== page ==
Re: [wg-review] Re: [cctld-discuss] Comments on review of DNSOby MrPark
I stress that in order for the ICANN process to be fair to all the
Iternet stakeholders ICANN documents for public comment should be
transalted into AT LEAST Arabic, Chinese, Japanese, Spanish, German and
French. With a bit of an effort we should one day be able to approach
the United Nations system. I am not asking for such a difficult task.
This is the only way to increase real participation in the ICANN
Pilar LUQUE (ES-NIC)
Bret Busby wrote:
> Eric Dierker wrote:
> > If we put the issue of money aside are we all in agreement that ICANN must
> > work in a multi-lingual capacity?
> I realise that this wil appear to be badly parochial, but, I believe
> that only english should be used, but, that the wording of everything,
> should be in simple, plain, clear, and, unambiguous english.
> There are simply too many languages. English, from my understanding, is
> the primary, multi-national language, and, if an organisation is to work
> on a multi-lingual basis, then, in how many languages should it work?
> Should there be a cut-off point, in the number of people believed to be
> conversant in a particular language, or, dialect? English itself, has
> many different versions, dpending on which country, and, which location
> in which country, the user is located. From what I understand, people
> from one part of Britain, have difficulty understanding people from
> another part of Britain, and, that is due to the language used, and,
> quite apart from the problem of the differing accents.
> And, as an example of the problems of trying to include all languages, a
> man here in Australia (I believe that he is now dead), a few (not more
> than 20) years ago, was unable to be tried in court, as he was the last
> surviving member of an aboriginal tribe, and he spoke no language other
> than the language of his tribe, and, no other person spoke his language,
> so, no communication involving language, could be used.
> The languages that are used in the world, have varying numbers using
> them, and, varying numbers using the different dialects of each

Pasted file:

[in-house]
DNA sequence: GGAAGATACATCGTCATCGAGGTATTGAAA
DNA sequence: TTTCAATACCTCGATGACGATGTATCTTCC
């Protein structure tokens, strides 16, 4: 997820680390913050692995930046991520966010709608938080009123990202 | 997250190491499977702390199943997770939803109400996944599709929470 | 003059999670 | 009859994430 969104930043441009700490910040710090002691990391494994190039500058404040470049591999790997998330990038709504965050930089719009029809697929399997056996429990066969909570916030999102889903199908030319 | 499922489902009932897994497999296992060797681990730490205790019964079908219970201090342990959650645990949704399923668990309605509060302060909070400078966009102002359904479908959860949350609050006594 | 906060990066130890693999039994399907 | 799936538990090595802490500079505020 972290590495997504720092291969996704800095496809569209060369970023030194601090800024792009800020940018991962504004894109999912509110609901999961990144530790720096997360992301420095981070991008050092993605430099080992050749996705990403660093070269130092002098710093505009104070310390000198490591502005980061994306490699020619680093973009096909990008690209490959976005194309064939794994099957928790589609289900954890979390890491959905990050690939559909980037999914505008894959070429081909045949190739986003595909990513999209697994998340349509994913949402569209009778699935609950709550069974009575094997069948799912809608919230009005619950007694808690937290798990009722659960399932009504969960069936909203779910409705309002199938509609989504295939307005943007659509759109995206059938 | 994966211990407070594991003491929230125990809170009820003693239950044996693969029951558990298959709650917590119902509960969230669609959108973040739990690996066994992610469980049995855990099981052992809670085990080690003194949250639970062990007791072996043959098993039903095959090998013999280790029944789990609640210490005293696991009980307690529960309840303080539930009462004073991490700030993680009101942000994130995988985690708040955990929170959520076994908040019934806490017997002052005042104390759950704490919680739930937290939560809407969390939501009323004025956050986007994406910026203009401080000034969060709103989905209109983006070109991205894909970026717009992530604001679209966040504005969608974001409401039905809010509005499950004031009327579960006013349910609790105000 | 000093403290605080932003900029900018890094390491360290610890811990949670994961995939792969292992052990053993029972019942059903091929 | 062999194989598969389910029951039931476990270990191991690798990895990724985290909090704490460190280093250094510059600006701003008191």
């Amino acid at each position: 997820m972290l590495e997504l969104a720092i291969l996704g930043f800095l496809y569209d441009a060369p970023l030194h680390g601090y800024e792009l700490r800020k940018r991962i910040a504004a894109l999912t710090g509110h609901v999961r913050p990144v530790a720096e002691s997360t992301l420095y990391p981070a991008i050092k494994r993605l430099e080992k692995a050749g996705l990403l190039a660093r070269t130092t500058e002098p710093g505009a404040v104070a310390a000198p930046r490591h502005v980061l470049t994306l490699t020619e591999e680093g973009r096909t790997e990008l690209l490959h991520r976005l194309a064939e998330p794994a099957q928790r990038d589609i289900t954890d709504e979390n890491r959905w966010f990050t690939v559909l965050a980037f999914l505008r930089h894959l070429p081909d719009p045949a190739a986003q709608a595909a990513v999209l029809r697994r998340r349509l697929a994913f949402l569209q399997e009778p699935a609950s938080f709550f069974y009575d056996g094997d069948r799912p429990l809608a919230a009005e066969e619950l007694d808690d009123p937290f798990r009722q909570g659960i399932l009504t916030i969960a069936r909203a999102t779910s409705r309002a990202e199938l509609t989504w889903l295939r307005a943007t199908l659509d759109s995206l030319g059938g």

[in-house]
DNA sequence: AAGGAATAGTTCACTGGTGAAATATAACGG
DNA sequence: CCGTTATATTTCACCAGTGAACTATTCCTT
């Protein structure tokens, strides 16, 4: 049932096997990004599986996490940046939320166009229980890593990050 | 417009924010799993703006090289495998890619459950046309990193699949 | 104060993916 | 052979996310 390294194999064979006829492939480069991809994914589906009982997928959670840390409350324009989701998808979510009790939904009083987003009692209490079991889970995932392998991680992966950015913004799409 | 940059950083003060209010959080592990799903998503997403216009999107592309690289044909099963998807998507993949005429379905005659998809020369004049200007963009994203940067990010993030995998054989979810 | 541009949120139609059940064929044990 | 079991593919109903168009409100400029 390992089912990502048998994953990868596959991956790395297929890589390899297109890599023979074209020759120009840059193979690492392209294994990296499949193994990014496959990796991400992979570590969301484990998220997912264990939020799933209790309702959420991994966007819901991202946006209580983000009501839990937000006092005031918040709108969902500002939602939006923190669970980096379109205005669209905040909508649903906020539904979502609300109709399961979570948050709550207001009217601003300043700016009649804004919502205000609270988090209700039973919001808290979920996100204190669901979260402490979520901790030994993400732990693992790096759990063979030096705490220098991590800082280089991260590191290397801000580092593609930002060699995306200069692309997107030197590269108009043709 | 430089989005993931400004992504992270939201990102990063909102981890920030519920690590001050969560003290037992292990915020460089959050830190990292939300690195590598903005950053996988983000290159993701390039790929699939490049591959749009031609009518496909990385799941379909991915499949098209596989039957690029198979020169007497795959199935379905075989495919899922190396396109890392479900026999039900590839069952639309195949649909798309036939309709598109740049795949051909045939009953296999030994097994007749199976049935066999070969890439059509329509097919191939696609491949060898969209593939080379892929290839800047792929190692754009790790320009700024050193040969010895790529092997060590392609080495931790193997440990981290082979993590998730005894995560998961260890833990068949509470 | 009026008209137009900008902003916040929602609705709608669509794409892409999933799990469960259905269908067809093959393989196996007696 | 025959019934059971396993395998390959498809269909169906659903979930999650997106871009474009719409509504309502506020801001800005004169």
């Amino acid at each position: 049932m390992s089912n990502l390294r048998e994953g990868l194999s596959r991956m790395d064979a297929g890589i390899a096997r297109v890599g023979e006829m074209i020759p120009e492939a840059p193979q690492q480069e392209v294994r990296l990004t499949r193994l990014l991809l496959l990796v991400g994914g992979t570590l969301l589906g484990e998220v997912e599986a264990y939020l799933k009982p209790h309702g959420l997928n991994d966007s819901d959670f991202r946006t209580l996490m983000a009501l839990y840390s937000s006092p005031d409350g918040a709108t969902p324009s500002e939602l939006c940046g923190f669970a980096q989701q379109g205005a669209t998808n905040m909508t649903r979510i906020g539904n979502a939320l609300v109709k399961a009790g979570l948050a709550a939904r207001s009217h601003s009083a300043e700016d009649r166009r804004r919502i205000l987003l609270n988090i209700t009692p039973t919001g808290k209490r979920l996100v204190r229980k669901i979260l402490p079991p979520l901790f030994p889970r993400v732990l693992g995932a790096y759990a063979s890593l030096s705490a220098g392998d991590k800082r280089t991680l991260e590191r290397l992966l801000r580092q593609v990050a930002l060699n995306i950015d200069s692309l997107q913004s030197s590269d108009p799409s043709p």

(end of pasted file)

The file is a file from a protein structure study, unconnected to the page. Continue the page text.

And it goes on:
> language. Something written in one dialect of Cantonese or Mandarin (as
> two completely separate languages), may have completely different
> meanings, due to different interpretations of the characters that need
> to be used. And, from what I have been told, by people who have those
> languages as their primary languages, no person knows all the characters
> of each langauge, quite apart from not knowing all the different
> meanings of each charcter that they do know.
> So, while it is not a perfect solution, I suggest that the belief that I
> expressed, in my first paragraph above, is the best solution, and, is
> less likely to make anyone whose language or dialect is not included, in
> a defined set of languages to be used, feel discriminated against ("All
> these other languages are included, but my language, and, my dialect,
> are not included. That is unfair to me, and, discriminating against my
> language and my dialect.")
> Also, it would make the english that is used, more understandable, and,
> more efficient, for people whose primary language is english.
> Bret Busby
> Armadale, West Australia
> "So once you do know what the question actually is, you'll know what the
> answer means."
> - Deep Thought, Chapter 28 of The Hitchhiker's Guide to the Galaxy
> - Douglas Adams, 1988
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